Is That Real?

Identification and Assessment of the Counterfeiting Threat for U.S. Banknotes

Committee on Technologies to Deter Currency Counterfeiting

Board on Manufacturing and Engineering Design

Division on Engineering and Physical Sciences

NATIONAL RESEARCH COUNCIL OF THE NATIONAL ACADEMIES

THE NATIONAL ACADEMIES PRESS
Washington, D.C.
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Is That Real? Identification and Assessment of the Counterfeiting Threat for U.S. Banknotes Is That Real? Identification and Assessment of the Counterfeiting Threat for U.S. Banknotes Committee on Technologies to Deter Currency Counterfeiting Board on Manufacturing and Engineering Design Division on Engineering and Physical Sciences NATIONAL RESEARCH COUNCIL OF THE NATIONAL ACADEMIES THE NATIONAL ACADEMIES PRESS Washington, D.C. www.nap.edu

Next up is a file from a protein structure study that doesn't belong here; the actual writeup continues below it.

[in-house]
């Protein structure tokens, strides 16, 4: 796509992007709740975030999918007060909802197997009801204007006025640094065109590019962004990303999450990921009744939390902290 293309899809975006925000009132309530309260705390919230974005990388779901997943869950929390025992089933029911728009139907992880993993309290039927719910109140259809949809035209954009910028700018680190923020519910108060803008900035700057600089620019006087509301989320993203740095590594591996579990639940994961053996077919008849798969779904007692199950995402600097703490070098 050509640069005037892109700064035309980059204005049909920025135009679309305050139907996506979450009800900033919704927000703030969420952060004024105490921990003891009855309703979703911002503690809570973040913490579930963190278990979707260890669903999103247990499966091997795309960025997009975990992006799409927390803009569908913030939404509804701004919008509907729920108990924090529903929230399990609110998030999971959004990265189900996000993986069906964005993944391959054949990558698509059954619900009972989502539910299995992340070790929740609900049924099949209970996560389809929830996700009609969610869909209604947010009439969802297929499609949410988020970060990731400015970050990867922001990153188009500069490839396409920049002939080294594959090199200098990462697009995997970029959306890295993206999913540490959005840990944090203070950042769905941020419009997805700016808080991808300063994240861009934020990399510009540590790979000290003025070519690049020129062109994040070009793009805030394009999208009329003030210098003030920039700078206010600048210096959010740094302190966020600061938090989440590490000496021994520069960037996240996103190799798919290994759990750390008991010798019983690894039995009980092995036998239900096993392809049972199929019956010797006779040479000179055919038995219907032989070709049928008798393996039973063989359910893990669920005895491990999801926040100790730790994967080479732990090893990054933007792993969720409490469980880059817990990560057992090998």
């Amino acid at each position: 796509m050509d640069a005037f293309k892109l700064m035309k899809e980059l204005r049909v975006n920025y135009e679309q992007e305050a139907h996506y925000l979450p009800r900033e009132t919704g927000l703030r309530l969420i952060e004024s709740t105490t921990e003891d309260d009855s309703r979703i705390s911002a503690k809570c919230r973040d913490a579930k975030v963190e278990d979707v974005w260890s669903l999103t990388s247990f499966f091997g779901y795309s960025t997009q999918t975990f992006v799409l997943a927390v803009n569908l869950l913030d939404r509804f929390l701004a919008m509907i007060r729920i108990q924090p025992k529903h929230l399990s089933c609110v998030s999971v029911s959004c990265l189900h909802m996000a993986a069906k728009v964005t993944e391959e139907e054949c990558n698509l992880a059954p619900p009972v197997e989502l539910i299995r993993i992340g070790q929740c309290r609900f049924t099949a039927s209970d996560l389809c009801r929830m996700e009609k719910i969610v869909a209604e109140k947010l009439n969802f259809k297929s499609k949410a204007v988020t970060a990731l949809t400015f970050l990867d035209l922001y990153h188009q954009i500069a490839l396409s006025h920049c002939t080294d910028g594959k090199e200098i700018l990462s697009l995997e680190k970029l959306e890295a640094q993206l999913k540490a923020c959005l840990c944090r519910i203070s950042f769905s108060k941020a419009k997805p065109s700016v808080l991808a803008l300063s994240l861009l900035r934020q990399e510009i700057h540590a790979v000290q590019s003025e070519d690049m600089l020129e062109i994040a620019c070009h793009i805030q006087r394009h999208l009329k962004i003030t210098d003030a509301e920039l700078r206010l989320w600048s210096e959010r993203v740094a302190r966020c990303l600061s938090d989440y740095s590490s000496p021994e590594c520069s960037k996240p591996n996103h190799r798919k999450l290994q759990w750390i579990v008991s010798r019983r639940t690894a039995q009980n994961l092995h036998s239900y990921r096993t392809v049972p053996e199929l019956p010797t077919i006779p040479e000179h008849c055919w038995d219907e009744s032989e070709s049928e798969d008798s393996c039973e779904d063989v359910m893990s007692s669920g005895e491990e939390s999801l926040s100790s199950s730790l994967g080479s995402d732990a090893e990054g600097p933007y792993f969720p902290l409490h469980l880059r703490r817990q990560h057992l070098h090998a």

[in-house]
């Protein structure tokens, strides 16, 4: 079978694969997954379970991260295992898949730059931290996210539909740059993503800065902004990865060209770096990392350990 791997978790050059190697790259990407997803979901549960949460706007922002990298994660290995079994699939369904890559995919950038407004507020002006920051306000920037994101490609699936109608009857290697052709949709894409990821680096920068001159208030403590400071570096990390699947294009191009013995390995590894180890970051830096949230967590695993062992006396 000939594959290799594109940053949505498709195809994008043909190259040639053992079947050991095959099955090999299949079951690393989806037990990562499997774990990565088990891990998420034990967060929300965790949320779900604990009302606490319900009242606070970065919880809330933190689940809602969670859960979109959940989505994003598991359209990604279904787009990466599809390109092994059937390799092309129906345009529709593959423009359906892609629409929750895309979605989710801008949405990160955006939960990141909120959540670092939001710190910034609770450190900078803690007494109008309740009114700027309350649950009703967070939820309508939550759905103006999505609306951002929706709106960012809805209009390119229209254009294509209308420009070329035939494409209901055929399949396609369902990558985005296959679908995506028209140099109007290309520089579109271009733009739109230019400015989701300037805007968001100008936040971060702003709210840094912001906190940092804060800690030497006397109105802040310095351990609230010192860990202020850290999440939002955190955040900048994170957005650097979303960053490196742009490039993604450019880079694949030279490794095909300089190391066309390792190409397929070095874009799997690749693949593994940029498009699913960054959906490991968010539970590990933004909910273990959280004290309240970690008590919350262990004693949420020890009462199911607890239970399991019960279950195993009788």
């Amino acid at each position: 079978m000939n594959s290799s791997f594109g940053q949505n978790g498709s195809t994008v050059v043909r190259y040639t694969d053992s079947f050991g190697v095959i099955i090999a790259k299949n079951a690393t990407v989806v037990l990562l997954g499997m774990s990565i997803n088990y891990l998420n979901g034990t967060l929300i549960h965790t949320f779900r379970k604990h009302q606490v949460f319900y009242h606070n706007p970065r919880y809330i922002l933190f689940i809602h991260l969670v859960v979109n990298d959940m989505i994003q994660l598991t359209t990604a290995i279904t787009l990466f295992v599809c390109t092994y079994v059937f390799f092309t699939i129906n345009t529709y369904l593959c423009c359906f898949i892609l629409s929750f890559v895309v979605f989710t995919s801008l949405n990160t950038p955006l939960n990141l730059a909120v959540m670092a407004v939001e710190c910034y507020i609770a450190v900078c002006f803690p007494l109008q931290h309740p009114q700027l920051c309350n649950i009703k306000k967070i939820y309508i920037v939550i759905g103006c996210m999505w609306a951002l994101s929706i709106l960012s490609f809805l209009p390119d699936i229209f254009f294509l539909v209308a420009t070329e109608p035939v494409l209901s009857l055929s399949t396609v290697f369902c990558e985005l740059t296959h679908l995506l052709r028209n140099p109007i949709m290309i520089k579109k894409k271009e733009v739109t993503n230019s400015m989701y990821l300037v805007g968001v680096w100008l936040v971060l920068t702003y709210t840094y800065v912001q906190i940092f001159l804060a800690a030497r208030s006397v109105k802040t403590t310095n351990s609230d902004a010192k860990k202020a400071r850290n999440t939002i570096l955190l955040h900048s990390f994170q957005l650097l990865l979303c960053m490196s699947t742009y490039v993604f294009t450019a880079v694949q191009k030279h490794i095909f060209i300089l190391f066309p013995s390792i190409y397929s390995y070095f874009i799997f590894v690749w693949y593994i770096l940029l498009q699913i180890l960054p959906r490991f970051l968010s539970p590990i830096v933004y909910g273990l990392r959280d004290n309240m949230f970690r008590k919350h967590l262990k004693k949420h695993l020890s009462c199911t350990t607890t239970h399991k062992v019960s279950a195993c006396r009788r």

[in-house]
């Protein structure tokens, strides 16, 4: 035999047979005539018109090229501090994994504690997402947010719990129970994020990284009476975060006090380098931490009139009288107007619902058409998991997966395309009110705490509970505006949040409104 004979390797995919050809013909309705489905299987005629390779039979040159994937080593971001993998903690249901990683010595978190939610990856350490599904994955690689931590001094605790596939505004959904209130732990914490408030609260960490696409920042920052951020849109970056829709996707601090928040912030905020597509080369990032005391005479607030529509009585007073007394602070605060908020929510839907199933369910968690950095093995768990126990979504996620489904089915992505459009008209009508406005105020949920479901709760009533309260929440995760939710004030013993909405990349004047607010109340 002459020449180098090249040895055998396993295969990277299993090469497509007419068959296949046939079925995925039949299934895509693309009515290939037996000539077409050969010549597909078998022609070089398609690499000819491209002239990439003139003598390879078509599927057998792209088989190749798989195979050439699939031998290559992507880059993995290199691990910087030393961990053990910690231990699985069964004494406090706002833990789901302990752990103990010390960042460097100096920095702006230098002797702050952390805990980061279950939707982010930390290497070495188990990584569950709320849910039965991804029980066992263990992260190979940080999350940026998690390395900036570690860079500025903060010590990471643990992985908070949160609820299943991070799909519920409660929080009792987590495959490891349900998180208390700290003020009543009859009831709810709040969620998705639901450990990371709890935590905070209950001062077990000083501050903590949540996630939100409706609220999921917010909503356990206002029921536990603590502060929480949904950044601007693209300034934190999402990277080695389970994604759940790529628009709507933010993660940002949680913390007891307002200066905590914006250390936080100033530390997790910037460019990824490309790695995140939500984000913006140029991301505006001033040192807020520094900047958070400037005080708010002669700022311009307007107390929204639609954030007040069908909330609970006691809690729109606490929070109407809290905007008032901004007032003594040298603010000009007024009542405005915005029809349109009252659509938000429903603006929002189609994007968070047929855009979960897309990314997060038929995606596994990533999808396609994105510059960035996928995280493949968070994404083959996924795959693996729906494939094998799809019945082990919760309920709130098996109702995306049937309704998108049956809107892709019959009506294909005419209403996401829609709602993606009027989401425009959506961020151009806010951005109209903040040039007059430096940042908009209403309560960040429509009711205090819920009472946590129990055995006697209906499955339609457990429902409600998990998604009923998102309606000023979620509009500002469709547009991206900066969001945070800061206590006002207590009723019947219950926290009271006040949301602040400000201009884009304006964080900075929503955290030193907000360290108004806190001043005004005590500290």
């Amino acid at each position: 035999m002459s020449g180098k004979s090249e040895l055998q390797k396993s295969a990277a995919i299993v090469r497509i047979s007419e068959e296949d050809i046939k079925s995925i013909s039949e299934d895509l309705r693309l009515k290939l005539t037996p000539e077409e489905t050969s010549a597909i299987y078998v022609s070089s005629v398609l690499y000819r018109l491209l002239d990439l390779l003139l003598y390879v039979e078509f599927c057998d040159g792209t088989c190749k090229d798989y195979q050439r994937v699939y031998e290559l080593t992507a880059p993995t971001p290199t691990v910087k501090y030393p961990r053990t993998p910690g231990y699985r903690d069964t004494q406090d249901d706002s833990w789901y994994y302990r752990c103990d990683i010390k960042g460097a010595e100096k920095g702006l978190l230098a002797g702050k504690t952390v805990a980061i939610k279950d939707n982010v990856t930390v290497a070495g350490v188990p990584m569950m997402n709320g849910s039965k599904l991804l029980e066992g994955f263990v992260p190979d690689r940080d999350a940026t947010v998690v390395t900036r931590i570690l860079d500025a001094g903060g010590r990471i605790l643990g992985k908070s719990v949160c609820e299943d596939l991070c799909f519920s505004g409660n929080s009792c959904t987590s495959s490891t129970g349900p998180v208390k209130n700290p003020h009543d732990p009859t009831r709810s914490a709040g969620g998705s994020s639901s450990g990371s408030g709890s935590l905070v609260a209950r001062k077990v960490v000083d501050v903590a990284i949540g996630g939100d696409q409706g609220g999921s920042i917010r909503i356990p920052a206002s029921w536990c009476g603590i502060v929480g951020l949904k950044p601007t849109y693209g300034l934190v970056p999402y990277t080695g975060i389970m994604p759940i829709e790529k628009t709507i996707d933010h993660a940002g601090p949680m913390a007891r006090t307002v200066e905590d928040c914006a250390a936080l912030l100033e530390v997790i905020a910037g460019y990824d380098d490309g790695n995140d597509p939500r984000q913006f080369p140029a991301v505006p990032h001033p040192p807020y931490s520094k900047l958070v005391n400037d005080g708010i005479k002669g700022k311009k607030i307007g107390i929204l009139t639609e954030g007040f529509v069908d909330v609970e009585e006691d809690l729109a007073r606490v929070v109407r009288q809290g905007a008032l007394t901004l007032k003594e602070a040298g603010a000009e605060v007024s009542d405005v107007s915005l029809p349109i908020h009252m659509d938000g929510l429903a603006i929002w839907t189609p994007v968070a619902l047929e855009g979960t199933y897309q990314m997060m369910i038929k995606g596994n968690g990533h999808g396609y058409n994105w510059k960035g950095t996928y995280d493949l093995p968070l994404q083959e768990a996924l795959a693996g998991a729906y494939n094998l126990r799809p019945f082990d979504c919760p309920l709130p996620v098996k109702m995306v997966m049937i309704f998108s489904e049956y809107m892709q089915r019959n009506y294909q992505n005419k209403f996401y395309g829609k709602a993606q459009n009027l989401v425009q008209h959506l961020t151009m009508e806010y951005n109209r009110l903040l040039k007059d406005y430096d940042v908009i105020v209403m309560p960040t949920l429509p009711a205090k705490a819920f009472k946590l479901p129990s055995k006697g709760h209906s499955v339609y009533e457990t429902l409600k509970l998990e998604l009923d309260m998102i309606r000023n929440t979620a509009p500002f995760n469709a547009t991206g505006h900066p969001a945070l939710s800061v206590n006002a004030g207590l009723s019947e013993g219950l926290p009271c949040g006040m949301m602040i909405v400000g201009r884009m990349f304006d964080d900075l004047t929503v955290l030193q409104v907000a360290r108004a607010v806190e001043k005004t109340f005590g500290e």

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Is That Real? Identification and Assessment of the Counterfeiting Threat for U.S. Banknotes THE NATIONAL ACADEMIES PRESS 500 Fifth Street, N.W. Washington, DC 20001 NOTICE: The project that is the subject of this report was approved by the Governing Board of the National Research Council, whose members are drawn from the councils of the National Academy of Sciences, the National Academy of Engineering, and the Institute of Medicine. The members of the committee responsible for the report were chosen for their special competences and with regard for appropriate balance. This study was supported by Contract No. TEP-05-0002 between the National Academy of Sciences and the U.S. Department of the Treasury, Bureau of Engraving and Printing. Any opinions, findings, conclusions, or recommendations expressed in this publication are those of the authors and do not necessarily reflect the views of the organizations or agencies that provided support for the project. International Standard Book Number 0-309-10124-7 Available in limited quantities from: Board on Manufacturing and Engineering Design 500 Fifth Street, N.W. Washington, DC 20001 bmed@nas.edu http://www.nationalacademies.edu/bmed Additional copies of this report are available from the National Academies Press, 500 Fifth Street, N.W., Lockbox 285, Washington, DC 20055; (800) 624-6242 or (202) 334-3313 (in the Washington metropolitan area); Internet, http://www.nap.edu. Copyright 2006 by the National Academy of Sciences. All rights reserved. Printed in the United States of America